Ways To Teach Resilience

Posted by on Jul 26, 2015 in Articles, resilience | No Comments

How to teach my child resilienceEvery time I think about climate change, I think about Calgary and the floods that ravaged the community in 2013. I have the same thoughts about the BC flood of 2021, from which many communities still haven’t recovered. As I remember how all those flooded areas looked, I think of how the community came together and those skills that are most needed in a disaster after the initial shock has passed. At the top of that list is resilience. So, what exactly is resilience? And what are the ways to teach resilience? And as a parent, if I recognized its importance and wanted to know how to teach my child resilience, what would I do? Firstly, let’s look at what resilience is. It’s defined as the ability to recover from adversity, and by all accounts, looking at my local bookstore, it has become one of the popular buzzwords of our time.

What is resilience really?

Books rattle on about it. Experts too. The following quote comes from the American Psychological Association and it sums up much of what I’ve read about developing resilience. “Relationships that create love and trust, provide role models, and offer encouragement and reassurance help bolster a person’s resilience.” Of course, they’re absolutely right. Yet something seems to be missing from the general discourse about developing resilience, namely that much of the discussion fails to mention what needs to happen in childhood to create it. The focus instead is on having a supportive and loving family, as though this in and of itself will create resilient children.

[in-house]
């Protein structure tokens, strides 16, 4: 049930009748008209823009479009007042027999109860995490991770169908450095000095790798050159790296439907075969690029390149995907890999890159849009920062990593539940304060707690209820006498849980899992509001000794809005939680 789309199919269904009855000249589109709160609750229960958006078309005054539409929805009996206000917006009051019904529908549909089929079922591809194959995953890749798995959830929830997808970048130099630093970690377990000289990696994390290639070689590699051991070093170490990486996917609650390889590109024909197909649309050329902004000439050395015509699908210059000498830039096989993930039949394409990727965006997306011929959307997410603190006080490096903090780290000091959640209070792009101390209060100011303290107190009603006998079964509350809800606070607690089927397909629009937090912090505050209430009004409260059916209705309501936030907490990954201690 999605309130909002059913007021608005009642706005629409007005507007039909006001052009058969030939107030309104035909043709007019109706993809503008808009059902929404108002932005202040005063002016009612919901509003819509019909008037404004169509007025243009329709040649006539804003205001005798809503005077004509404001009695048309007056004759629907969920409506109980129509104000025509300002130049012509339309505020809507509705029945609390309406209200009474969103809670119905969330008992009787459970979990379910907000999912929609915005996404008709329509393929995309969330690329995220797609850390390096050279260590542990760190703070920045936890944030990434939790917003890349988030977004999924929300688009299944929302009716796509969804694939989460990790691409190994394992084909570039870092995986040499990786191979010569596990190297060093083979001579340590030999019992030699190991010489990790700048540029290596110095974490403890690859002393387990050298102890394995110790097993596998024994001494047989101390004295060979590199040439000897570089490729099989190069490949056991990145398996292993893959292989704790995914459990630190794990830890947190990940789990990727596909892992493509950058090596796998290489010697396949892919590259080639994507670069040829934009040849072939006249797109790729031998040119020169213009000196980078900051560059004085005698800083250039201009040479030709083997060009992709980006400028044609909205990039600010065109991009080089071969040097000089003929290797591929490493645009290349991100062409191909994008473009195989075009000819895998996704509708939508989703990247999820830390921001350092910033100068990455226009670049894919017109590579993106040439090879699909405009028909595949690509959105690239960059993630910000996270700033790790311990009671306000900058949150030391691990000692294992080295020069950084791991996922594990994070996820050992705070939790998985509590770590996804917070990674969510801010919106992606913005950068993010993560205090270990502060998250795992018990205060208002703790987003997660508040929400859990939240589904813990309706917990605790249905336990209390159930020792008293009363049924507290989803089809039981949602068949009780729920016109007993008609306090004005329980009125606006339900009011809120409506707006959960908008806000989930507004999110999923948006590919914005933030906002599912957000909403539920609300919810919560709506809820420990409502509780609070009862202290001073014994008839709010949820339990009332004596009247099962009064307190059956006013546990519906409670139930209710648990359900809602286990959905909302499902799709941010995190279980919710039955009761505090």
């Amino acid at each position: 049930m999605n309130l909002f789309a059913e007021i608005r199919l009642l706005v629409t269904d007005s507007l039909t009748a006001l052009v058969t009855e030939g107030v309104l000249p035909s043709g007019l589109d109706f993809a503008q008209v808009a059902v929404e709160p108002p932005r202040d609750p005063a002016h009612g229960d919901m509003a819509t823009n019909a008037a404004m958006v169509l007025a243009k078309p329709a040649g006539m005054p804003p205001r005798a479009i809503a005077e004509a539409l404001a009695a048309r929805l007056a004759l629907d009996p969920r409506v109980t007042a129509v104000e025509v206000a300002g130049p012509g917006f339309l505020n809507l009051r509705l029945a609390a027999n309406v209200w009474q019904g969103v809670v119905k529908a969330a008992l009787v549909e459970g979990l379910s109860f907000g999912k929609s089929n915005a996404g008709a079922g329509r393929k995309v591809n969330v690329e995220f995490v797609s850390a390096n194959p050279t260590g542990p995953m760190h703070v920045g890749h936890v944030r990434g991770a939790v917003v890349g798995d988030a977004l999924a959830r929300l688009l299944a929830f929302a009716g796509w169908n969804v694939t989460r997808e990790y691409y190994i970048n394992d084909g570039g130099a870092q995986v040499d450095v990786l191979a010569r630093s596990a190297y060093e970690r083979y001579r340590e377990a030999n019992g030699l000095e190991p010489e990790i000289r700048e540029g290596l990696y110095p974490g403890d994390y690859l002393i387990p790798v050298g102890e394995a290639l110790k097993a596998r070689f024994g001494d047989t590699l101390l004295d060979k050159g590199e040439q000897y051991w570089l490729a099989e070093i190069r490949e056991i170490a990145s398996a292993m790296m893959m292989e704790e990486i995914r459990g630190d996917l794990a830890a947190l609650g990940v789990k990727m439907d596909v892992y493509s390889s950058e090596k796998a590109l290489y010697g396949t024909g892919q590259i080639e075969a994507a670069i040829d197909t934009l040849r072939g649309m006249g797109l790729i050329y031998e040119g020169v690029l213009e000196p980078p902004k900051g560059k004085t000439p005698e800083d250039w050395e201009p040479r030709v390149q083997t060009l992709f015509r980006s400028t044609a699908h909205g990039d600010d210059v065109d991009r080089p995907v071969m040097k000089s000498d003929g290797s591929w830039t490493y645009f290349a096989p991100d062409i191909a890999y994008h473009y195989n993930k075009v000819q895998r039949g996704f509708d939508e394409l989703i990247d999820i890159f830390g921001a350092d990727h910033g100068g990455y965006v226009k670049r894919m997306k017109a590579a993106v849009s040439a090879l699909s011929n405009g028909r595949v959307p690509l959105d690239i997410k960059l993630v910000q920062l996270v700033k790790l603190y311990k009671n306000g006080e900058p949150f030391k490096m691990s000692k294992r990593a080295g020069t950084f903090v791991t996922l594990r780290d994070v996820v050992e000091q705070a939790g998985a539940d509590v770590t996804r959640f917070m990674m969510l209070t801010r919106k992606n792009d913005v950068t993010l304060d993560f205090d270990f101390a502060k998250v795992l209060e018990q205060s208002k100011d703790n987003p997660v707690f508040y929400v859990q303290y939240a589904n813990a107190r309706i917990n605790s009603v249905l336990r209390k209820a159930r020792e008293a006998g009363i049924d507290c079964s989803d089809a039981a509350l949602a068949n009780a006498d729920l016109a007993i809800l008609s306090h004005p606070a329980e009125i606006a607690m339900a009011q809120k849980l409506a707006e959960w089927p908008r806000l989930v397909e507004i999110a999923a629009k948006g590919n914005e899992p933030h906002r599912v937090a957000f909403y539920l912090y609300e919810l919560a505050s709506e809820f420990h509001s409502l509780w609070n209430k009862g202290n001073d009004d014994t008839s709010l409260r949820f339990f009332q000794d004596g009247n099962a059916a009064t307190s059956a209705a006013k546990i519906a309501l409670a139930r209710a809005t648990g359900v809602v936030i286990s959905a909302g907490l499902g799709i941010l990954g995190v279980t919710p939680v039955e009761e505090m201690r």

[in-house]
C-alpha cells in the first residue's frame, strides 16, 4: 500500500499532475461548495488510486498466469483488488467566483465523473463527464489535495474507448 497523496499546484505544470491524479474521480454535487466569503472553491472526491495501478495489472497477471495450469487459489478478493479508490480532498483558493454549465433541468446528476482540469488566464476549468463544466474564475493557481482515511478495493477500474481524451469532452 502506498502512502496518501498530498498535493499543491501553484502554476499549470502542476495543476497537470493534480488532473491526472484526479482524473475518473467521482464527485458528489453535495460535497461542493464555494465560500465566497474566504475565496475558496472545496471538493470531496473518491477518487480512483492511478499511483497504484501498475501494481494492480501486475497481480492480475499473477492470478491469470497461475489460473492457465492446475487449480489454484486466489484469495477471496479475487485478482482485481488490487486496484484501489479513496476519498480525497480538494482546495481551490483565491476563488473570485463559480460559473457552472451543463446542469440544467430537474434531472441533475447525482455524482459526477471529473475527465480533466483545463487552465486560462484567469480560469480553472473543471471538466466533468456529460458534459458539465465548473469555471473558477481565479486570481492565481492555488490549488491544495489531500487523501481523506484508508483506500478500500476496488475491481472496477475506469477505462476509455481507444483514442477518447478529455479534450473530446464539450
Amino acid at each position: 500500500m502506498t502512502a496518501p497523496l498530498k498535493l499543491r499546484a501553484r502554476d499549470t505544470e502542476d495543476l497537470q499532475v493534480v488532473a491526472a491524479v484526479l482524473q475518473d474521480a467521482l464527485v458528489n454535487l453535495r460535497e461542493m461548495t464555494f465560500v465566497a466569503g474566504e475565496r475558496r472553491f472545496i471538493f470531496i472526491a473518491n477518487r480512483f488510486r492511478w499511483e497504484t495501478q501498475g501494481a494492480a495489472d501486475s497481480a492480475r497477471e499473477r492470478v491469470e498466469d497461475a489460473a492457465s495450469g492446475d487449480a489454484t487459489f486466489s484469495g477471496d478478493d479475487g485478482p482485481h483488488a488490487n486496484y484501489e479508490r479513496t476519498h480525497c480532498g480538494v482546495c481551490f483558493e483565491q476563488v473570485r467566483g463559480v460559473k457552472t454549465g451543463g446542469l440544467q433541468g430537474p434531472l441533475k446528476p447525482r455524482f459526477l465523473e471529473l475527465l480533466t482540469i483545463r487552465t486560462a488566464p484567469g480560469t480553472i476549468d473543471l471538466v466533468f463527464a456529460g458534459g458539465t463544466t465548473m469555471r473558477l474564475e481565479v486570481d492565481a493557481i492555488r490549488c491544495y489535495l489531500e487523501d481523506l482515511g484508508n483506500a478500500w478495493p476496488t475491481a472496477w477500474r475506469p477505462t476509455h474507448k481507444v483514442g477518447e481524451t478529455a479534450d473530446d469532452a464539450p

That’s where I have a problem, as from my observations from the work I do helping solve children’s common behaviour issues, there’s far more to it than that. I think that’s why, from a societal point of view, we are creating children that are less, not more, able to handle stress.